6. National Museum of Taipei
The National Museum of Taipei houses one of the world’s finest collections of traditional Chinese arts and historical documents, housing approximately 700,000 pieces that once belonged to Beijing’s Forbidden City.
Set within an idyllic haven of gardens, pagodas and lotus ponds teeming with birdsong, this museum presents Taiwan’s diverse heritage in two old European-style buildings. Some notable features include 32 Corinthian columns with elaborate acanthus and volute designs as well as a grand staircase.
Collections at the NPM range from an ancient jadeite cabbage, Tang tri-colored pottery, and Qing dynasty porcelains depicting dancer and musician figurines to Jiu Manzhou Dang — a set of Manchu court archives, as well as Narcissus Basin with Light Bluish-Green Glaze from Ru Ware dating between 1086 – 1106. Additionally, NPM houses an archive for scholarly journals.
7. National Museum of Japan
Museums provide us with windows into human history, art and culture. Showcasing ancient artwork to contemporary pieces – these top 10 museums in Asia showcase its diversity while sharing compelling narratives of our world.
This museum exhibits an abundance of historical artifacts ranging from silk road civilizations and Buddhist masterpieces, paintings and pottery to fossils and archaeological specimens. Additionally, there is also a section devoted to natural science that features various fossils.
The National Museum of Korea houses over 109,000 historical relics in a neoclassical building dating back to 1860s, in six sections: Korea Gallery, Art Gallery and Korean Treasure Room – each designated National Important Cultural Properties. Its collection encompasses traditional Korean pottery and calligraphy as well as Indonesian batik; gold and silver from long-lost Hindu-Buddhist kingdoms and gold and silver from long-forgotten Hindu-Buddhist kingdoms; pottery made by hand by local potters as well as gold and silver from long-lost Hindu-Budddhist kingdoms from long ago; gold from long lost Hindu-Budddhist kingdoms from all over Indonesia – among many other things! Their mission is to pass along their traditional art and cultural heritage to future generations; with three of their sections being designated National Important Cultural Properties: Korea Gallery Art Gallery and Korean Treasure Room respectively.
8. National Museum of Korea
The National Museum of Korea showcases an expansive collection of historical artifacts and artwork, from chipped stone hand axes to golden crowns, exquisite celadon pieces to Buddhist statues – each showcases Korea’s rich culture and history.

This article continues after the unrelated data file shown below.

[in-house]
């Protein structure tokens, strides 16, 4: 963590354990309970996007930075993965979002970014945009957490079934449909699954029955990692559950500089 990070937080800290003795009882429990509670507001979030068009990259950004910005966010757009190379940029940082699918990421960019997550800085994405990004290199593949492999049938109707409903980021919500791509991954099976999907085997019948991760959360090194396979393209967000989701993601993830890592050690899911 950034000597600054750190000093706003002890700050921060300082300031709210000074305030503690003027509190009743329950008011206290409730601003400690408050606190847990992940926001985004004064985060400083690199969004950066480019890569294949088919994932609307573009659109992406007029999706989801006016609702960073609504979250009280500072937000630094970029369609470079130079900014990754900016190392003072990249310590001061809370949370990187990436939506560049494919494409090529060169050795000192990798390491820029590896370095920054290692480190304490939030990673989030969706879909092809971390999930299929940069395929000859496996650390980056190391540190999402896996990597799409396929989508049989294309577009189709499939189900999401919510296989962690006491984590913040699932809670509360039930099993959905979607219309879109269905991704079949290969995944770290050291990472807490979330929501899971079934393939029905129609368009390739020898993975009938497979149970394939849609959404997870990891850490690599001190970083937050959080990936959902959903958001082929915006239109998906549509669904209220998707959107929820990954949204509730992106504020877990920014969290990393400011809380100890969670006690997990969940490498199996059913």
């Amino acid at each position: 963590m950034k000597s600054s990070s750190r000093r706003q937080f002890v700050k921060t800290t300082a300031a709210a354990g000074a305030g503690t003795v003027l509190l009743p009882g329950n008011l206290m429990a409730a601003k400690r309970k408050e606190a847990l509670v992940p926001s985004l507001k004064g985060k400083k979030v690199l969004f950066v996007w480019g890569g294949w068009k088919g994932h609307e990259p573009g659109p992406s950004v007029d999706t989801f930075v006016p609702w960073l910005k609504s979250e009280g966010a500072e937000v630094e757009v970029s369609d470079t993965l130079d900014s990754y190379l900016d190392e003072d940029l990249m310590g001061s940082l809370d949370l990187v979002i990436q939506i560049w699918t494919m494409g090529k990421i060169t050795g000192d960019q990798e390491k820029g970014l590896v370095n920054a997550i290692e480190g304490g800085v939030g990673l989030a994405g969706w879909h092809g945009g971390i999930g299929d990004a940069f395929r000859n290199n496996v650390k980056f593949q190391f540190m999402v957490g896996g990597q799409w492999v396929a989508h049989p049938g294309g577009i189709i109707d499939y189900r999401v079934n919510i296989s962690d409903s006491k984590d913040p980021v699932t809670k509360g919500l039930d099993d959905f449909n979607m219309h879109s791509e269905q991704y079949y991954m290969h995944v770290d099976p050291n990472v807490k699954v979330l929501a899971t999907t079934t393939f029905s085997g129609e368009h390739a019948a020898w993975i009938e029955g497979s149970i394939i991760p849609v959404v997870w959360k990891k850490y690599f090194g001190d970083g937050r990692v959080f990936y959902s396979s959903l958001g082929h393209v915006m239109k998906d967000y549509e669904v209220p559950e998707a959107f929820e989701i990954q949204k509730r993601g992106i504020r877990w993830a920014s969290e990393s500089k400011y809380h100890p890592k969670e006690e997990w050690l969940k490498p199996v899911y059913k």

The museum features nine exhibition rooms, with its Prehistory and Ancient History Gallery housing 4,500 artifacts from Paleolithic to Unified Silla era excavated from sites across Korea. Other notable highlights include Bangudae Petroglyphs and Songgung-ni Room; Bronze Age & Gojoseon Room; Proto Three Kingdoms Room; Baekje Room; Gaya Room and Silla Room as highlights.
The museum features the Donated Collection and Sculpture & Crafts Gallery with over 800 works of art such as Buddhist statues, metal arts, inlaid white porcelain pieces and more. Furthermore, the Donated Gallery hosts two contemplative Bodhisattva statues that have been designated National Treasures by Korea – making this an experience not to be missed!
9. National Museum of China
The National Museum of China is an enormous museum complex located on the eastern side of Tiananmen Square in Beijing and housing one of the world’s largest museum collections. Comprising two former institutions — Museum of Chinese History and Revolutionary Museum — this mammoth museum complex now unifies both of these collections into one magnificent complex.
The Museum houses an immense collection of art and historical treasures. This includes pottery and jade from the Neolithic Age; fossilized remains from Yuanmo Man and Beijing Man; as well as some very rare pieces such as Houmuwu Rectangle Ding which dates back 3,000 years and weighs 832kg – the world’s heaviest ancient bronzeware!
It also displays ancient bronzes, Chinese Calligraphy and Paintings, Buddhist sculpture, Ming & Qing furniture as well as some cliff inscriptions and ceremonial suits made of jade used to bury members of Royal Families.
10. National Museum of Anyang
Visitors to Anyang’s 3,000-year-old capital will discover bronze ritual vessels, ceramic jars, jade ornaments and bells reminiscent of its elite culture in its palace district – drawn from the National Museum of Asian Art’s collection – that showcase its important Bronze Age site. Additionally, this exhibition spotlights ongoing archaeological work at Anyang.
This exhibition at the Freer Gallery of Art at NMAA commemorates their work supporting early excavations at Anyang, featuring over 200 objects that honor that legacy. These include oracle bone scripts–direct ancestors of Chinese writing–along with works that explore ritual development and practice, weaponry innovations and warfare innovations and tombs filled with personal items for afterlife burials. Furthermore, two bronze heads with markedly protruding eyes believed to be stylistic depictions of Cancong from Anyang are included as part of the exhibition.